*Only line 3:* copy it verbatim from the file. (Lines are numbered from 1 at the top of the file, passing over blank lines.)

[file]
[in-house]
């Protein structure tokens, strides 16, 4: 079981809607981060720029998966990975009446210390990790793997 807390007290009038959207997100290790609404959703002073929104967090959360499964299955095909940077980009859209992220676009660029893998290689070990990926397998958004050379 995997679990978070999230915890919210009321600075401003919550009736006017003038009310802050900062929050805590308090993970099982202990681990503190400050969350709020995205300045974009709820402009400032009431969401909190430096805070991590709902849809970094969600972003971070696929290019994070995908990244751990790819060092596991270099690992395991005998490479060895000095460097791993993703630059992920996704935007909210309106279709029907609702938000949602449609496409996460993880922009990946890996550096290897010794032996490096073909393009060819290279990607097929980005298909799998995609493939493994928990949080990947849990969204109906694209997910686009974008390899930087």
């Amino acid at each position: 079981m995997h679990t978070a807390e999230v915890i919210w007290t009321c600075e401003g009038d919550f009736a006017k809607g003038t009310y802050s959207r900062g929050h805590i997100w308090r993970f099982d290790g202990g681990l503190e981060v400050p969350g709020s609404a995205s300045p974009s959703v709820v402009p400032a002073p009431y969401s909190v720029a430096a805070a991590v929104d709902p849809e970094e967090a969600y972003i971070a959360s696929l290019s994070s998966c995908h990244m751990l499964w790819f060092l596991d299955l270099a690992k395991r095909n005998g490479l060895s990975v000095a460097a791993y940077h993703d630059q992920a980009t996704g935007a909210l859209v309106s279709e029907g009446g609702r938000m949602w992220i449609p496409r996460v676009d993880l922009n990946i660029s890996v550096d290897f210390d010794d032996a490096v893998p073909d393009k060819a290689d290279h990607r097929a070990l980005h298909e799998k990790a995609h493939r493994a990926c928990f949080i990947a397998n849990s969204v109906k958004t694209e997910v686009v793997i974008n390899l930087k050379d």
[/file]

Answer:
């Amino acid at each position: 079981m995997h679990t978070a807390e999230v915890i919210w007290t009321c600075e401003g009038d919550f009736a006017k809607g003038t009310y802050s959207r900062g929050h805590i997100w308090r993970f099982d290790g202990g681990l503190e981060v400050p969350g709020s609404a995205s300045p974009s959703v709820v402009p400032a002073p009431y969401s909190v720029a430096a805070a991590v929104d709902p849809e970094e967090a969600y972003i971070a959360s696929l290019s994070s998966c995908h990244m751990l499964w790819f060092l596991d299955l270099a690992k395991r095909n005998g490479l060895s990975v000095a460097a791993y940077h993703d630059q992920a980009t996704g935007a909210l859209v309106s279709e029907g009446g609702r938000m949602w992220i449609p496409r996460v676009d993880l922009n990946i660029s890996v550096d290897f210390d010794d032996a490096v893998p073909d393009k060819a290689d290279h990607r097929a070990l980005h298909e799998k990790a995609h493939r493994a990926c928990f949080i990947a397998n849990s969204v109906k958004t694209e997910v686009v793997i974008n390899l930087k050379d």